De Pedro Ricoy R (2007) Borges, the precursor. Babel. Revue internationale de la traduction / International Journal of Translation; Babel, 53 (3), pp. 260-276. https://doi.org/10.1075/babel.53.3.06ped
Jorge Luis Borges is renowned not only as one of the masters of the Spanish letters in the twentieth century, but also as a major figure in world literature. He was a prolific author, whose vast production has been the subject of many treatises and discussions that, for the most part, focus on his literary, philosophical, aesthetic and ideological preoccupations. There is, however, a crucial aspect of his work (closely related to all these concerns) that has received little scholarly attention until recent times: translation. For Borges, writing, reading and translating were intimately interconnected and the way in which he conceptualised all three acts led him to intuit and, in some cases, outline some of the principles that would become the nucleus of twentiethcentury translation theory. This paper examines Jorge Luis Borges’s understanding of translation (which, for him, was an instinct, even a compulsion) with reference to theories that were developed in subsequent years. The aim is to show how Borges anticipated many of the notions that would become central to translation scholarship. In order to achieve this, links will be established between three critical essays by Borges (“Las dos maneras de traducir”, “Las versiones homéricas” and “Los traductores de las 1001 Noches”) and selected pieces of his fiction, on the one hand, and translation theories, on the other.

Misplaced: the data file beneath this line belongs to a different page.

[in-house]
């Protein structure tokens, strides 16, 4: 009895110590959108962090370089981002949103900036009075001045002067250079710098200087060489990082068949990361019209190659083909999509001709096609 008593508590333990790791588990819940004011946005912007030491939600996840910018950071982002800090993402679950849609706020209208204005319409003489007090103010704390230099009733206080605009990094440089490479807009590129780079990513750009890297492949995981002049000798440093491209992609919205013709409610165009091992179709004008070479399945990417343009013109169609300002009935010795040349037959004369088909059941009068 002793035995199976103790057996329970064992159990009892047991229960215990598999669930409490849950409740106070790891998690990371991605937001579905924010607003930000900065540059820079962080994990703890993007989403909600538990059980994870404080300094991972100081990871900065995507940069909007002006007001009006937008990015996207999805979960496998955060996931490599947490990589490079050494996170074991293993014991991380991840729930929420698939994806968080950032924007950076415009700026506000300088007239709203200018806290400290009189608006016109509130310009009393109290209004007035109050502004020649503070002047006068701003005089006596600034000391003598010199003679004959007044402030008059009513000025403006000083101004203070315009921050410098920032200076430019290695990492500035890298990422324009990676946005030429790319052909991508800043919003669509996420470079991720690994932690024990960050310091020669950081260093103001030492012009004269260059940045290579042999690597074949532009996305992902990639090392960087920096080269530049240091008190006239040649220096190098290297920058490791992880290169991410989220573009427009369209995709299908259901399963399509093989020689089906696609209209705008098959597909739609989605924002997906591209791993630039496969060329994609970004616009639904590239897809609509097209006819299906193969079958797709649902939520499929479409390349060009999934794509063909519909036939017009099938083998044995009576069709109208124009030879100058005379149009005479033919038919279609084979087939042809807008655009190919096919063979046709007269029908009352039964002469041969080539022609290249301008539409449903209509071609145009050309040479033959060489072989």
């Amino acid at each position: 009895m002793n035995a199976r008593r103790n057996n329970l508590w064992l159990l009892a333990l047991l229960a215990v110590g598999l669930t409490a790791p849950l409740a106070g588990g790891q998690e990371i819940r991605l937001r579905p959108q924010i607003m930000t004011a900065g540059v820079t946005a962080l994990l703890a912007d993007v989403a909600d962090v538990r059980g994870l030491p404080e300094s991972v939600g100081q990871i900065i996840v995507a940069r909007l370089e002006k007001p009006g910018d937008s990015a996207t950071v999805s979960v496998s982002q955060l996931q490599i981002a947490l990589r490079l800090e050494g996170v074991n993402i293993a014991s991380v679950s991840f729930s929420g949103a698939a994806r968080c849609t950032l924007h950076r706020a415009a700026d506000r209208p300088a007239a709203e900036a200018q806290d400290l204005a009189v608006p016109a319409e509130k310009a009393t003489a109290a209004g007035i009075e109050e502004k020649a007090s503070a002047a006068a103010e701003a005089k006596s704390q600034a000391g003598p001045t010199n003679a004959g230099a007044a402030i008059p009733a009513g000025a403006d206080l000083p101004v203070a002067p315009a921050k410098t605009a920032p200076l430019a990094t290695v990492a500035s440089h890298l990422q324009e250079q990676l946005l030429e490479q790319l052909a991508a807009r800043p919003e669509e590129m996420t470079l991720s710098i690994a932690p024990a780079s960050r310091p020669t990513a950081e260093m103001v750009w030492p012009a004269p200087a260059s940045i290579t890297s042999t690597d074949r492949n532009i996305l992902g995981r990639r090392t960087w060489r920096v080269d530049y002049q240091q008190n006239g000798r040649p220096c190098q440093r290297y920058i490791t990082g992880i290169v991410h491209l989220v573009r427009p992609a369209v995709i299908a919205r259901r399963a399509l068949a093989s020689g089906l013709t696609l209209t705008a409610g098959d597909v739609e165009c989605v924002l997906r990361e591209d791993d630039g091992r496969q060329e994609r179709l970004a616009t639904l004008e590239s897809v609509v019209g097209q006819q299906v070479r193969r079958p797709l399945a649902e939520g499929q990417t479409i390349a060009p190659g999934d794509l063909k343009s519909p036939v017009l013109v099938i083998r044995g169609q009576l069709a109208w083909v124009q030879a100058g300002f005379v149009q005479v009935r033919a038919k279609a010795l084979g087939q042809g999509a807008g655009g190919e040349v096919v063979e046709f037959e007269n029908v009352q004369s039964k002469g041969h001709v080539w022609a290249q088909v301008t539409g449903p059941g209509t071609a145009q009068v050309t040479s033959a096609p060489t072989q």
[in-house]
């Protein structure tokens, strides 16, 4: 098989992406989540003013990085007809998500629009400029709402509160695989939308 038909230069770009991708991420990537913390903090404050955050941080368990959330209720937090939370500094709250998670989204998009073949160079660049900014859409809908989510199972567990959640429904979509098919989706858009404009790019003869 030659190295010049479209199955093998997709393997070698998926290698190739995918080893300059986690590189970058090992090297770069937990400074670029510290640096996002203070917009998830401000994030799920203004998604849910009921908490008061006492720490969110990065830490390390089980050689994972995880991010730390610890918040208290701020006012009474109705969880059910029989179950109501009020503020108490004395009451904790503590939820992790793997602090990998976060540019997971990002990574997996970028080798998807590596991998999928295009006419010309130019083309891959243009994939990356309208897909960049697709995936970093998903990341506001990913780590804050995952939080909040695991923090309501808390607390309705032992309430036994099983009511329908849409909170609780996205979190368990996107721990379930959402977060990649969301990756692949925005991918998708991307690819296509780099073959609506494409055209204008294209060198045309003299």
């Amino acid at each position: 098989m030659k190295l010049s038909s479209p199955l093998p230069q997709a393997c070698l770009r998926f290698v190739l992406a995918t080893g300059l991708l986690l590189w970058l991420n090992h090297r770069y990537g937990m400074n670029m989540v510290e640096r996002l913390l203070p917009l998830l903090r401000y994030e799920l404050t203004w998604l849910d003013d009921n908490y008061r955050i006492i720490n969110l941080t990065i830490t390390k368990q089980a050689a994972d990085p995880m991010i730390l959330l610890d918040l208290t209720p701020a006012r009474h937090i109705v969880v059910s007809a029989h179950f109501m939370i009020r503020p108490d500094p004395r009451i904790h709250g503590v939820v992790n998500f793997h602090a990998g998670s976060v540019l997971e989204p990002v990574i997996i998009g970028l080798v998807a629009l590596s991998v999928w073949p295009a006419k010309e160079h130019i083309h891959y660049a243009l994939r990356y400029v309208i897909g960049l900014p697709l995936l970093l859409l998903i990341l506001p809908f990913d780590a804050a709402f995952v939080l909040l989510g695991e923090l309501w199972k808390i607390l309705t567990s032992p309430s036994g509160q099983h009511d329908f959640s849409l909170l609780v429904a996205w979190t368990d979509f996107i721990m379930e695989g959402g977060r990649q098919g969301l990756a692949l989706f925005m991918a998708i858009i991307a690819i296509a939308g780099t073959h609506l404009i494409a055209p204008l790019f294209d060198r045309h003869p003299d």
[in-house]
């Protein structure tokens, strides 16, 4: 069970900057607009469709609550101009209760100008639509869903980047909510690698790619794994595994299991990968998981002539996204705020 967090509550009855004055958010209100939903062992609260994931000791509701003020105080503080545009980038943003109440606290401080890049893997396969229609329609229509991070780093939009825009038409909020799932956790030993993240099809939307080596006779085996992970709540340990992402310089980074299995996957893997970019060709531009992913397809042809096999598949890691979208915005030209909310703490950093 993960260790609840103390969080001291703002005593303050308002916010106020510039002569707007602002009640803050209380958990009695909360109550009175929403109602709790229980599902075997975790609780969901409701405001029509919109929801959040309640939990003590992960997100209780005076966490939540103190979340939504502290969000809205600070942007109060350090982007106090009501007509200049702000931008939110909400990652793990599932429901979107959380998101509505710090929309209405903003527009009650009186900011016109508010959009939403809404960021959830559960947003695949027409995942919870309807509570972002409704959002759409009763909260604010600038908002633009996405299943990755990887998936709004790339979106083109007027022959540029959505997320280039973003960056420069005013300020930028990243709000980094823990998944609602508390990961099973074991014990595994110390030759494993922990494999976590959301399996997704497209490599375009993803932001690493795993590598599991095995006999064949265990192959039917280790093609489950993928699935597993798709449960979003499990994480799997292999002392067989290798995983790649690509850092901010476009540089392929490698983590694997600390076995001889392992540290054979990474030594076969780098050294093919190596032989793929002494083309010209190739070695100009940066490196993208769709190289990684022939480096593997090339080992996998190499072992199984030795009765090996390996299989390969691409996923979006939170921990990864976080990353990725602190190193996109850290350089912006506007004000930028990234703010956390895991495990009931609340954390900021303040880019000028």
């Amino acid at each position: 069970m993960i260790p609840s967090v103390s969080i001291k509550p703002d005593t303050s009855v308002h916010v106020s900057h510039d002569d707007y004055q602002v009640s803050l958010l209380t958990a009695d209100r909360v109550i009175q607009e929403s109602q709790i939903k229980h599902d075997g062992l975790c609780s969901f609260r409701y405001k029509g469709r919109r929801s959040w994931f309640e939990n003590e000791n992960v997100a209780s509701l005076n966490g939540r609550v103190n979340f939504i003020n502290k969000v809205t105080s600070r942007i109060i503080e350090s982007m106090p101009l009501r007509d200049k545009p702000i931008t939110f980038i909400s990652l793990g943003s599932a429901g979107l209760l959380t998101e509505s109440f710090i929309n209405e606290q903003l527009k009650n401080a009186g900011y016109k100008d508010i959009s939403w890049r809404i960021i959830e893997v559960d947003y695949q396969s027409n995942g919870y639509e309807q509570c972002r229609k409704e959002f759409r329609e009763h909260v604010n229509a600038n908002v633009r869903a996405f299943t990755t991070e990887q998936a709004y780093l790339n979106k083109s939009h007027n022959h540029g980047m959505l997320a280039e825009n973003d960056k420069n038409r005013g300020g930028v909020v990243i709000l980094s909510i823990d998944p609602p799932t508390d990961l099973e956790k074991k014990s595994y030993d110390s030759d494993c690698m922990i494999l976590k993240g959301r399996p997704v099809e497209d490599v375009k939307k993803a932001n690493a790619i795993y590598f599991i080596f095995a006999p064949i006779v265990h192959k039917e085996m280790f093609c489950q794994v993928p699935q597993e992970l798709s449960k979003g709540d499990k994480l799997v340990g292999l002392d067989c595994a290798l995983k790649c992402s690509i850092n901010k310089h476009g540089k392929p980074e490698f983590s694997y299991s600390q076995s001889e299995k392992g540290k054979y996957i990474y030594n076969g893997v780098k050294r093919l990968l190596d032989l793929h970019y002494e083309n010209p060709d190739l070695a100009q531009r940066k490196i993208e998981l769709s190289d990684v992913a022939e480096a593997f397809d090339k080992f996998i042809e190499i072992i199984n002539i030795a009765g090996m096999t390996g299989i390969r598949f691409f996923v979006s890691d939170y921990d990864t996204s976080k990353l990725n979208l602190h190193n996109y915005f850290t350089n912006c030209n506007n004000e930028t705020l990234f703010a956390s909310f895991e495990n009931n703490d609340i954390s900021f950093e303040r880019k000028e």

Linguistics and Language; Communication; Language and Linguistics
Babel. Revue internationale de la traduction / International Journal of Translation; Babel: Volume 53, Issue 3
|Publication date online||18/02/2008|
|Publisher||John Benjamins Publishing Company|